Investor appetite for day nursery businesses remains resilient
Specialist business property adviser, Christie & Co, has today launched its Childcare & Education: 2022 Mid-Year Review report, which analyses the childcare markets so far in 2022, including day nurseries, specialist education and looked after children, and independent education.
Christie & Co begins by highlighting the buoyancy of market activity so far this year, citing that it has seen a 51% increase in business owners deciding to sell in the first half of the year.
Despite naming a multitude of reasons why many business owners are selling, including emotional drain of having traded through a global pandemic, ongoing economic insecurity and increased operational costs, Christie & Co said that owners of businesses demonstrating recovered revenue and earnings have plenty of reasons to be confident, as the best businesses continue to achieve heady prices.
The specialist business property adviser reports that, from 2021 to 2022 YTD, across its childcare sectors, it has seen a 47% increase in the number of inspections, 51% increase in new instructions, 50% increase in businesses sold, and a 34% increase in viewings. 99.5% of asking price is also being achieved, which is an increase on the previous year.
Looking globally, buoyancy is seen across ECEC markets, with active buyers in Europe and further afield seeking acquisition opportunities. Outlook for the remainder of the year looks positive, and Christie & Co expects the markets to remain resilient and for consolidation to continue.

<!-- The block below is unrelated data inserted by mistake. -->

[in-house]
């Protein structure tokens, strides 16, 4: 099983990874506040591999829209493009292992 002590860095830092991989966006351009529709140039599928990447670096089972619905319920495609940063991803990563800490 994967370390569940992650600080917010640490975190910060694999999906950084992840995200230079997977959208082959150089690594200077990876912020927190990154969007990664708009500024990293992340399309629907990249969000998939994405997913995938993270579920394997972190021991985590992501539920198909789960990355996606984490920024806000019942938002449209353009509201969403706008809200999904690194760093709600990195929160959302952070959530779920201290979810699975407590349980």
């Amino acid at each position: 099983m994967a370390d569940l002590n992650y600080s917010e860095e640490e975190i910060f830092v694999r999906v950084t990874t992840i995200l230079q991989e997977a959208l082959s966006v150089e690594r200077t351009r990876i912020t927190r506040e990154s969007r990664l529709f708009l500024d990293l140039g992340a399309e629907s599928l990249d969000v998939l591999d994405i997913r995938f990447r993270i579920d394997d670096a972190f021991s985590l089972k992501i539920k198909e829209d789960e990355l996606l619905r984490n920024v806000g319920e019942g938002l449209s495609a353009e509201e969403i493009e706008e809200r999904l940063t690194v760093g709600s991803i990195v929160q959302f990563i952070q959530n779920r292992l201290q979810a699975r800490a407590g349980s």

Activity in the day nursery market
Christie & Co is seeing a highly competitive market with first-time buyers competing head on with experienced buyers for high-quality settings with recovered occupancy, stabilised earnings, and established staff teams with few vacancies. It has also witnessed multiple portfolios and high-quality single settings transact.
There is a continued appetite from existing operators keen to grow their portfolios, and an increase in operators of smaller nursery groups (typically with one to four settings) whose businesses have fully recovered to pre-pandemic levels of trade, that are keen to expand.
Real estate investors wishing to acquire continue to see the value in the day nursery sector, and an increasing number of investors are keen to partner with high-calibre management teams to facilitate new businesses to be grown via buy and build strategies. This is fuelled by the dynamics of the sector and the consolidation opportunities available.
Development opportunities for day nursery buyers
During the first half of this year, Christie & Co saw a slight slowdown in demand from buyers for brownfield nursery development sites as well as lower levels of interest in properties with vacant possession and those in need of extensive refurbishment. This is largely due to strong upward pressures associated with the cost of construction materials, teamed with material and trade labour shortages, and supply and logistic problems.
Going forward, prime development opportunities will remain sought-after by buyers, but tertiary locations are likely to see more sedentary levels of interest from buyers due to the cost of capital and timescales for ROIs increasingly being at the forefront of buyers’ minds.
The Building Cost Information Service (BCIS), as published by the Royal Institution of Chartered Surveyors (RICS) in February 2022, predicted that construction tender prices are expected to slow over the second half of this year.
Nick Brown, director & head of brokerage – Childcare & Education, comments, “The appetite to acquire high-quality settings – from single assets through to larger groups – has never been greater. The combination of a slightly limited supply, consolidation plans, a number of new entrants to the market, and the increased profile of the sector has seen us rise the bar on prices being achieved for sellers.”
For the full Childcare & Education: 2022 Mid-Year Review report, visit: https://www.christie.com/news-resources/publications/childcare-education-2022-mid-year-review/